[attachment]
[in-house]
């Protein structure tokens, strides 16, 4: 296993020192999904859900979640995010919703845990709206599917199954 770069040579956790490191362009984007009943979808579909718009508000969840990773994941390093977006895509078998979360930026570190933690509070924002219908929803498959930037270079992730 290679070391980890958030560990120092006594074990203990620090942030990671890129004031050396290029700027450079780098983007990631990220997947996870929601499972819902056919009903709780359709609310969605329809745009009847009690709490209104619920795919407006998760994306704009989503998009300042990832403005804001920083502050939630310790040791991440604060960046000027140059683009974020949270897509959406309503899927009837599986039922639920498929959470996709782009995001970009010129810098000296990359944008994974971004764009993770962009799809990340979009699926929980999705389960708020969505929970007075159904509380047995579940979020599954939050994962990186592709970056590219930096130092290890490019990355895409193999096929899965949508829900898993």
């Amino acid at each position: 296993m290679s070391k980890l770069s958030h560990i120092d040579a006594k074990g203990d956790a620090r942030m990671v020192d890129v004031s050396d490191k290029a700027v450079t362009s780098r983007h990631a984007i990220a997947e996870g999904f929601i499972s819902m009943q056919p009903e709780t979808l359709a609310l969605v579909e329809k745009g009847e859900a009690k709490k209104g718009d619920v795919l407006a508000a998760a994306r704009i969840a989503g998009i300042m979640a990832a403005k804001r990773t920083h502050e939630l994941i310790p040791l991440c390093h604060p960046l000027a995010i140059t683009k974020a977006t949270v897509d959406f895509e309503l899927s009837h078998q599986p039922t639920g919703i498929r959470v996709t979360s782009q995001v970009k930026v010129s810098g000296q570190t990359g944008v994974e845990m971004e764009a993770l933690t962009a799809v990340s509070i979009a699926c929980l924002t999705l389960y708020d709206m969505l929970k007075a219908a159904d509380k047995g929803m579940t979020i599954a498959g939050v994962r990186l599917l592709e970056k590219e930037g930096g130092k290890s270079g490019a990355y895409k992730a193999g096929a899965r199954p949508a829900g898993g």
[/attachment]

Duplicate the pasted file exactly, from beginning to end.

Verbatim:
[in-house]
């Protein structure tokens, strides 16, 4: 296993020192999904859900979640995010919703845990709206599917199954 770069040579956790490191362009984007009943979808579909718009508000969840990773994941390093977006895509078998979360930026570190933690509070924002219908929803498959930037270079992730 290679070391980890958030560990120092006594074990203990620090942030990671890129004031050396290029700027450079780098983007990631990220997947996870929601499972819902056919009903709780359709609310969605329809745009009847009690709490209104619920795919407006998760994306704009989503998009300042990832403005804001920083502050939630310790040791991440604060960046000027140059683009974020949270897509959406309503899927009837599986039922639920498929959470996709782009995001970009010129810098000296990359944008994974971004764009993770962009799809990340979009699926929980999705389960708020969505929970007075159904509380047995579940979020599954939050994962990186592709970056590219930096130092290890490019990355895409193999096929899965949508829900898993």
């Amino acid at each position: 296993m290679s070391k980890l770069s958030h560990i120092d040579a006594k074990g203990d956790a620090r942030m990671v020192d890129v004031s050396d490191k290029a700027v450079t362009s780098r983007h990631a984007i990220a997947e996870g999904f929601i499972s819902m009943q056919p009903e709780t979808l359709a609310l969605v579909e329809k745009g009847e859900a009690k709490k209104g718009d619920v795919l407006a508000a998760a994306r704009i969840a989503g998009i300042m979640a990832a403005k804001r990773t920083h502050e939630l994941i310790p040791l991440c390093h604060p960046l000027a995010i140059t683009k974020a977006t949270v897509d959406f895509e309503l899927s009837h078998q599986p039922t639920g919703i498929r959470v996709t979360s782009q995001v970009k930026v010129s810098g000296q570190t990359g944008v994974e845990m971004e764009a993770l933690t962009a799809v990340s509070i979009a699926c929980l924002t999705l389960y708020d709206m969505l929970k007075a219908a159904d509380k047995g929803m579940t979020i599954a498959g939050v994962r990186l599917l592709e970056k590219e930037g930096g130092k290890s270079g490019a990355y895409k992730a193999g096929a899965r199954p949508a829900g898993g």